Editorial: Terror and Democracy
Nov 1, 2005 | Ted Lapkin
The words of war do not recognise the conventions of tolerance and mutual respect that are a foundation-stone of democracy. To the contrary, the verbiage of violence is intended to incite and inspire acts of destruction against the enemy.
It was words of jihad that motivated four native-born British Muslims to perpetrate suicide attacks against the public transit system in London. These young terrorists were radicalised by the books and sermons that preached the virtues of Islamic holy war against the infidel. At a mosque in their home city of Leeds, the Underground bombers were convinced of the desirability of dying for the purpose of preventing kuffar (unbelievers) from living.
The democracies of the West once considered such incendiary Islamist rhetoric to be nothing more than the exotic ravings of deranged foreign fanatics. But on September 11, 2001, al-Qaeda disabused us of our arrogance. Since that day, the more perceptive among us have realised that this insouciance was the complacency of fools. While we turned a blind eye to the rising tide of extremist Islam, our jihadist foes plotted to wreak death upon us.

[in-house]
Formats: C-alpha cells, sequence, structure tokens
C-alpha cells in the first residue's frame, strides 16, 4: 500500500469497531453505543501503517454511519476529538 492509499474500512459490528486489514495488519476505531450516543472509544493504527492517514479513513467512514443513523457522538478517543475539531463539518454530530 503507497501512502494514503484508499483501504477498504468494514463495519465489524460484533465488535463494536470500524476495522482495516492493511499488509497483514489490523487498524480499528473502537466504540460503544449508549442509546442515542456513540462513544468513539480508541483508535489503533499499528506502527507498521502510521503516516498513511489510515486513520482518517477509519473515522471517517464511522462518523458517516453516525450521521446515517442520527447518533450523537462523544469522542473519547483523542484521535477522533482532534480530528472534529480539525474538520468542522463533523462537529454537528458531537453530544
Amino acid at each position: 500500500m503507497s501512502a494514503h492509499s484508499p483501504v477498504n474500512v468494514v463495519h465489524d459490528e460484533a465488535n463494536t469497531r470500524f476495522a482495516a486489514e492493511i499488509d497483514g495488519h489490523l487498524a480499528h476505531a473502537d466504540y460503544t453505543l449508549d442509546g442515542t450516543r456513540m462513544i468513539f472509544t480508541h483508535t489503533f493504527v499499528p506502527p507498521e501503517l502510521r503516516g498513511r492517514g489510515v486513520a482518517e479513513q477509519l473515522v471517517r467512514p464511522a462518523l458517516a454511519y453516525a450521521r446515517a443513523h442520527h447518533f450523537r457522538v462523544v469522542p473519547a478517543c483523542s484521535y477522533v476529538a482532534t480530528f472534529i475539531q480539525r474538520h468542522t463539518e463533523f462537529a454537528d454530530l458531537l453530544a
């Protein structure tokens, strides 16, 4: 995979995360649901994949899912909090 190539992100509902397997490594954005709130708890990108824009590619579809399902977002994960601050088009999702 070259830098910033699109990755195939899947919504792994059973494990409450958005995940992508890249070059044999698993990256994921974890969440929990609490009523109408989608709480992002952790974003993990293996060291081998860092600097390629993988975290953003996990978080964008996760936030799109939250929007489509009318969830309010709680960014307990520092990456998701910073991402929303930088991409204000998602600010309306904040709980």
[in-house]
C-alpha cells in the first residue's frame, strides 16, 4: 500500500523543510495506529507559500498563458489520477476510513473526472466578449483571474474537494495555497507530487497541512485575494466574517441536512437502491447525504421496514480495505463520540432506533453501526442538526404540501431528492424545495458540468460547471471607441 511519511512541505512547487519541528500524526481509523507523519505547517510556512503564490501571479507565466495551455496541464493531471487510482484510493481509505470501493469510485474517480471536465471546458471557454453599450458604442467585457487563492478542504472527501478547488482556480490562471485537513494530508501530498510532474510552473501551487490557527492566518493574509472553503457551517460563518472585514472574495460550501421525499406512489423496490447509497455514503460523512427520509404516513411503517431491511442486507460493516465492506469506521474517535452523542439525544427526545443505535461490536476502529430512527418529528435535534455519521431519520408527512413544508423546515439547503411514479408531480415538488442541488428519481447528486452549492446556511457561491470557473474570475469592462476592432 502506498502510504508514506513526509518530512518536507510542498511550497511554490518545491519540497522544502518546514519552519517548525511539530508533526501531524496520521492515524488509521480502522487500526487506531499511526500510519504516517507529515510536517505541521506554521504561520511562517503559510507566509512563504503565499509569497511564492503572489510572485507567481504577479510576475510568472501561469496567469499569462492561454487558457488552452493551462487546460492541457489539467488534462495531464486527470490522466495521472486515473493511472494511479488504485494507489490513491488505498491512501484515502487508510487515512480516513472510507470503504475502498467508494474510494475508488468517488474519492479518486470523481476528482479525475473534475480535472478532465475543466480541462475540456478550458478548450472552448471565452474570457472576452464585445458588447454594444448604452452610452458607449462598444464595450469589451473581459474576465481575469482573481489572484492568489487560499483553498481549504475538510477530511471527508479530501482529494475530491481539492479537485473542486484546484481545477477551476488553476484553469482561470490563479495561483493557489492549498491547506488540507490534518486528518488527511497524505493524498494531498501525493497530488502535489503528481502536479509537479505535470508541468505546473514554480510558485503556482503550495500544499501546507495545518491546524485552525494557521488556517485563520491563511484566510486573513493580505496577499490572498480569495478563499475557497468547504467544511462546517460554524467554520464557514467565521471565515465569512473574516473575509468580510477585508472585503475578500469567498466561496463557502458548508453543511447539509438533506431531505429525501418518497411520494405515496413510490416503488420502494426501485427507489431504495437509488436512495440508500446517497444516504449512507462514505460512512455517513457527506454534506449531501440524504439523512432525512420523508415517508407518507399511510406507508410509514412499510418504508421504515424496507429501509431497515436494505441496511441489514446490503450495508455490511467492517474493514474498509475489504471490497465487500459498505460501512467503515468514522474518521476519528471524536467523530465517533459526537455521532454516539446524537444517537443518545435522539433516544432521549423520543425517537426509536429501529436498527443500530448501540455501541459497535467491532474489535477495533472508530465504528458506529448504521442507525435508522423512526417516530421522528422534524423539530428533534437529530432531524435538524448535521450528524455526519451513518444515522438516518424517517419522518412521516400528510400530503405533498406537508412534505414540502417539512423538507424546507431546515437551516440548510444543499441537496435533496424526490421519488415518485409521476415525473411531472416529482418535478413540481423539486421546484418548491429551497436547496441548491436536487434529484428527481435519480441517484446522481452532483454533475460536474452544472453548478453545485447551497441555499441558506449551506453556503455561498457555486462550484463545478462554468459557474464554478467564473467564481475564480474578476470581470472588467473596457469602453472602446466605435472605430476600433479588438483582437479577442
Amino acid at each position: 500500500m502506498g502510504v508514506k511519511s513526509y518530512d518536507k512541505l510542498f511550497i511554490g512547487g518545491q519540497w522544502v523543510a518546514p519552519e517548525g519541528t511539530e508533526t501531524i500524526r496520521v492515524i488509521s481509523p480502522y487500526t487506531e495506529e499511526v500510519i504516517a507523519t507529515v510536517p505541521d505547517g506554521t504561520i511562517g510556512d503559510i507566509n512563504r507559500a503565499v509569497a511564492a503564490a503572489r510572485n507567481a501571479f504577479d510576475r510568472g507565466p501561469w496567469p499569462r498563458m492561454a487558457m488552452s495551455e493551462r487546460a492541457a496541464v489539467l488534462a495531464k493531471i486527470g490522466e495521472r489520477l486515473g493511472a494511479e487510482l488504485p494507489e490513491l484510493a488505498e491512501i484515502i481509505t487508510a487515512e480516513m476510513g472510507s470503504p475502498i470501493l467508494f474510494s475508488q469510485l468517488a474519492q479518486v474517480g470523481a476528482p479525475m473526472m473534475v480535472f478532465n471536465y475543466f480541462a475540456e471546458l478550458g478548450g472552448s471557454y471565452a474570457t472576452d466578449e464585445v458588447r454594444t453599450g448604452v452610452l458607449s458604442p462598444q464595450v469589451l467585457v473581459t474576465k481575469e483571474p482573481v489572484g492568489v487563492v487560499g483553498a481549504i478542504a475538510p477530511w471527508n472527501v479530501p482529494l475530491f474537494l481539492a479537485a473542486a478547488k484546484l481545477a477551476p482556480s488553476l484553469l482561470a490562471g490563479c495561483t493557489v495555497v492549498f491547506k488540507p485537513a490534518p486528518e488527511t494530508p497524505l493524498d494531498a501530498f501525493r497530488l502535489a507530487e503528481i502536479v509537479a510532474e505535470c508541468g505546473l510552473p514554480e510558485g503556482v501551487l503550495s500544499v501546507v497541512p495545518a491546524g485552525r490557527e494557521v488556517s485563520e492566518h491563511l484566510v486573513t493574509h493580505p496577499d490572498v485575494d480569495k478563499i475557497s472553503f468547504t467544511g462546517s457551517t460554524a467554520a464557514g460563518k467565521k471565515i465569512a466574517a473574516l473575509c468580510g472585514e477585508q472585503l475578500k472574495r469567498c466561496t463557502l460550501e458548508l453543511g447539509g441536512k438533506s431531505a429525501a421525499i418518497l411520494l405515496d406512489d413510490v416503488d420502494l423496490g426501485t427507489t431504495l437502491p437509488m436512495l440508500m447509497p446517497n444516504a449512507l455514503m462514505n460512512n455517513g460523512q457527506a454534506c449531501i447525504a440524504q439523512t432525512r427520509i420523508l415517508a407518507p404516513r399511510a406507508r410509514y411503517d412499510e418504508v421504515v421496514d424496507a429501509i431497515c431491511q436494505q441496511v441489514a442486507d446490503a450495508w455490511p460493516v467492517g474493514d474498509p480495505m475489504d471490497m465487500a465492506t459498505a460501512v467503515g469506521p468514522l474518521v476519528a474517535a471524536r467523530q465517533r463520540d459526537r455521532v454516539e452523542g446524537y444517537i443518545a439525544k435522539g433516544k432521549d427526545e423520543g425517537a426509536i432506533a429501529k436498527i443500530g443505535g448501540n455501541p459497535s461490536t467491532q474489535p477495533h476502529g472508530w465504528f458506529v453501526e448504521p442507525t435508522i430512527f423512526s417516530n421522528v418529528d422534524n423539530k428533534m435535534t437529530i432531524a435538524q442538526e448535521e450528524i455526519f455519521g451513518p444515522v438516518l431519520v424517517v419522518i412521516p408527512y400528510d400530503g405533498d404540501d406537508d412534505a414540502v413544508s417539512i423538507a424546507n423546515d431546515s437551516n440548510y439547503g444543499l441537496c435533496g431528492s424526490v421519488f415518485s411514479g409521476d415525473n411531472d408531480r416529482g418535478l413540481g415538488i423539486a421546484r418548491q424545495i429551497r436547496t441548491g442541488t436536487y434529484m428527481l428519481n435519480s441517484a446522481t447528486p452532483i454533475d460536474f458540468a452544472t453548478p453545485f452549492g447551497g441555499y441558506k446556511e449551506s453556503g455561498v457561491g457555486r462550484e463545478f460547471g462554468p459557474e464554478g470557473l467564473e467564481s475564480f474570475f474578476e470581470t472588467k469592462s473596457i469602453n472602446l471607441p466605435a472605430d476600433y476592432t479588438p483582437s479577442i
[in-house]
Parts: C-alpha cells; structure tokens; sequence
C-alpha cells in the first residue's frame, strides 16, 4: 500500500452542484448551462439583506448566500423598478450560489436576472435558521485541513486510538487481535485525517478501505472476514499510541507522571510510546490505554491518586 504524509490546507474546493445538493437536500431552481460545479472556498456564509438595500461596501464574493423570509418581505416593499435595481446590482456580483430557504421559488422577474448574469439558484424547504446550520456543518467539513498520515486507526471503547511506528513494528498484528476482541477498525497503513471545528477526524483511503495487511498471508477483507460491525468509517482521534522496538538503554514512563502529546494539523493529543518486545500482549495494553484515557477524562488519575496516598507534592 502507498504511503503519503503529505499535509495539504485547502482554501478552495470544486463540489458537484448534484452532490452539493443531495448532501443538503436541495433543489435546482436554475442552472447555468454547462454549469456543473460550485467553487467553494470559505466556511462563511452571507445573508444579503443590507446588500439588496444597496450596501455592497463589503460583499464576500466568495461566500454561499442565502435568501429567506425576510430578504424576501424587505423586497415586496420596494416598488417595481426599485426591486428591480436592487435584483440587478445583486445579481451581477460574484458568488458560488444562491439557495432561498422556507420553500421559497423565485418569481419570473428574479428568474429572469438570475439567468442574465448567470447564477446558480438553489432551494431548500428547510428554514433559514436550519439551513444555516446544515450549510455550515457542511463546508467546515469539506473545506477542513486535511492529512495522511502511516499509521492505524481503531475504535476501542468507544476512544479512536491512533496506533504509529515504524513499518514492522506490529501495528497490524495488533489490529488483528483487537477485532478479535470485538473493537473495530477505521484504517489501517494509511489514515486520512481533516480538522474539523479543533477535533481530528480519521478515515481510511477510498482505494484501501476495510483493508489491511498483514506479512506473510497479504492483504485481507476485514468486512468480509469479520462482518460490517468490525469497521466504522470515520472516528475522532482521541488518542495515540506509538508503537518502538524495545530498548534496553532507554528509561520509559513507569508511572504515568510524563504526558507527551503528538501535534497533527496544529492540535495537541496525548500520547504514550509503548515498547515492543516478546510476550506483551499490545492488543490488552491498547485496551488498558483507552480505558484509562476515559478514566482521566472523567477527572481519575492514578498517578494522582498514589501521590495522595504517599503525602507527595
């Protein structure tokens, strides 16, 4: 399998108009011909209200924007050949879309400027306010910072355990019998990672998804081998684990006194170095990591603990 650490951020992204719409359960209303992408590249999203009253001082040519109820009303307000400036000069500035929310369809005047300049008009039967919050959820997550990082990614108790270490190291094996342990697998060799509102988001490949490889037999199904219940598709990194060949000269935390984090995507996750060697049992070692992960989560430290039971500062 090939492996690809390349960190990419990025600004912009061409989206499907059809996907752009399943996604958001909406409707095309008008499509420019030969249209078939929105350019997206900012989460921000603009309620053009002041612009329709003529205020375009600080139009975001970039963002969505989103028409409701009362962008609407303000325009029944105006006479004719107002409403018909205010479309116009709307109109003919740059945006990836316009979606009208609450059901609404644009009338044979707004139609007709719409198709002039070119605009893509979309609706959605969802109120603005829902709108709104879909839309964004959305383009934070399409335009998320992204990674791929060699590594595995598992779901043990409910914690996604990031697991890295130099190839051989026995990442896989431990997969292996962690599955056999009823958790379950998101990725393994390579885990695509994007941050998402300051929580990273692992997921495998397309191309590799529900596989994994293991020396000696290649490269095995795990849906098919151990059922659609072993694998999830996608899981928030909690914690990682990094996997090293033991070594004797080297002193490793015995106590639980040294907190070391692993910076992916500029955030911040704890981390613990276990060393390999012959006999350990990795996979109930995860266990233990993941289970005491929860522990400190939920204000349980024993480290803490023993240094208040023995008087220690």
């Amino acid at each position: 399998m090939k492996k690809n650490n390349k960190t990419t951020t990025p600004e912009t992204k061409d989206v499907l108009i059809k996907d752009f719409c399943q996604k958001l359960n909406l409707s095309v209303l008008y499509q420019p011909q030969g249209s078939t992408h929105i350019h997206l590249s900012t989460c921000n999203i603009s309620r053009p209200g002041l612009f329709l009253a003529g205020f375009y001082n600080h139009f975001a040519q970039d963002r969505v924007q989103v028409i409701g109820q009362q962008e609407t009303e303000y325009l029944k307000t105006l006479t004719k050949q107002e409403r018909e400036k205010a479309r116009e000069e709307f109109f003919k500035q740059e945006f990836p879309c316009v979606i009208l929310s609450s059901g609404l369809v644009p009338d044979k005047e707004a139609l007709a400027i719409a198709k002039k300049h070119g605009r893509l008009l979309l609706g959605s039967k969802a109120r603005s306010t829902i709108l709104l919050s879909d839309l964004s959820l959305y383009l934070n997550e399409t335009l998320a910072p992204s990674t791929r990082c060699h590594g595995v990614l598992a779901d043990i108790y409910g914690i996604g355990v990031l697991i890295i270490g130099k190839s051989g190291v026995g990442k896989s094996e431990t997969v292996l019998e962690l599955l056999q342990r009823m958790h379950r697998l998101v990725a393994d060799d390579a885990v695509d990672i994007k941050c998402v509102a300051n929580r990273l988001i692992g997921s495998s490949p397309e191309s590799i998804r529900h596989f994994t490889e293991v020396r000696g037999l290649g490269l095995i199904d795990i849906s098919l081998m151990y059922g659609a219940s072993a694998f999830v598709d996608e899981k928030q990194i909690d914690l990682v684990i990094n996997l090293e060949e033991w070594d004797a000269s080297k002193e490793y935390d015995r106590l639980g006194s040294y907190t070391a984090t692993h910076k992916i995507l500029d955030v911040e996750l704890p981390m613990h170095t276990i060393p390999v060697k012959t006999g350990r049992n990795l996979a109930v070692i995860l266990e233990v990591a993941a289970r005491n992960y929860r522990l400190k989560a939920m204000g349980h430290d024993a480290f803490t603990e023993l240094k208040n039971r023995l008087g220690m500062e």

During WWII, the Commonwealth enacted emergency regulations that were far more restrictive than anything contemplated by John Howard. From arbitrary mass detention to absolute censorship of the press, the strictures of this wartime regime were incompatible with the normal principles of democracy.
Of course, attaining the proper balance of liberty and security is a tricky business at the best of times. Thus the back and forth throughout the state and federal echelons of politics regarding oversight and safeguards that are needed in anti-terror laws is a positive thing. But disagreements over the exact balance to be struck are very different from the claims that Australian democracy will be forever ruined if the law is changed to reflect the fact that we are at war.
US Supreme Court Justice Robert Jackson famously remarked: “the Bill of Rights is not a suicide pact.” In times of exigent peril, liberty must often be defended by less than liberal means.
Anglospheric democracy has proved both resilient and resistant to the temptations of rule by executive fiat. The histories of Australia, Britain and America all demonstrate that as danger receded, emergency decrees were consigned to the dust bin.
The fearmongering jeremiads of Australia’s civil libertarians have generated much more heat than light on the question of anti-terrorism legislation. Australian democracy will weather the storm of jihadism just as it survived the tempest of Nazism.